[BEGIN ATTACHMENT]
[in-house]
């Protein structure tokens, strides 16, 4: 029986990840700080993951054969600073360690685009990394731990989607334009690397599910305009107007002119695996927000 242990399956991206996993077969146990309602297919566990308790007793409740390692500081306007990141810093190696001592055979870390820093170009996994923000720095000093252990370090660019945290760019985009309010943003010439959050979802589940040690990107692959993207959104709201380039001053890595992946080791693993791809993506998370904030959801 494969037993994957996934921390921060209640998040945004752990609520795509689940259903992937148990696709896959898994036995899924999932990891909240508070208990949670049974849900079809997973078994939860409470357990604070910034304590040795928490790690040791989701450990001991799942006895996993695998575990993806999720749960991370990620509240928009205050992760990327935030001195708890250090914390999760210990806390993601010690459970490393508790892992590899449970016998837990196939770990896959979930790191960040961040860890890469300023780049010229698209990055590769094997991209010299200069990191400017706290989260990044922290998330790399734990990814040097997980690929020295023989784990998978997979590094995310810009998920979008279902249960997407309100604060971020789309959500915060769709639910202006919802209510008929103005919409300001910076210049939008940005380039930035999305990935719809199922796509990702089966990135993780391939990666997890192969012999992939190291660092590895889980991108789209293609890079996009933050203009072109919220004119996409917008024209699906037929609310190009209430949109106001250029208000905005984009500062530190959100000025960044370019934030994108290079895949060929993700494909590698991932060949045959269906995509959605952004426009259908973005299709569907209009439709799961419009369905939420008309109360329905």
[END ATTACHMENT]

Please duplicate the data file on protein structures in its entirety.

[in-house]
């Protein structure tokens, strides 16, 4: 029986990840700080993951054969600073360690685009990394731990989607334009690397599910305009107007002119695996927000 242990399956991206996993077969146990309602297919566990308790007793409740390692500081306007990141810093190696001592055979870390820093170009996994923000720095000093252990370090660019945290760019985009309010943003010439959050979802589940040690990107692959993207959104709201380039001053890595992946080791693993791809993506998370904030959801 494969037993994957996934921390921060209640998040945004752990609520795509689940259903992937148990696709896959898994036995899924999932990891909240508070208990949670049974849900079809997973078994939860409470357990604070910034304590040795928490790690040791989701450990001991799942006895996993695998575990993806999720749960991370990620509240928009205050992760990327935030001195708890250090914390999760210990806390993601010690459970490393508790892992590899449970016998837990196939770990896959979930790191960040961040860890890469300023780049010229698209990055590769094997991209010299200069990191400017706290989260990044922290998330790399734990990814040097997980690929020295023989784990998978997979590094995310810009998920979008279902249960997407309100604060971020789309959500915060769709639910202006919802209510008929103005919409300001910076210049939008940005380039930035999305990935719809199922796509990702089966990135993780391939990666997890192969012999992939190291660092590895889980991108789209293609890079996009933050203009072109919220004119996409917008024209699906037929609310190009209430949109106001250029208000905005984009500062530190959100000025960044370019934030994108290079895949060929993700494909590698991932060949045959269906995509959605952004426009259908973005299709569907209009439709799961419009369905939420008309109360329905």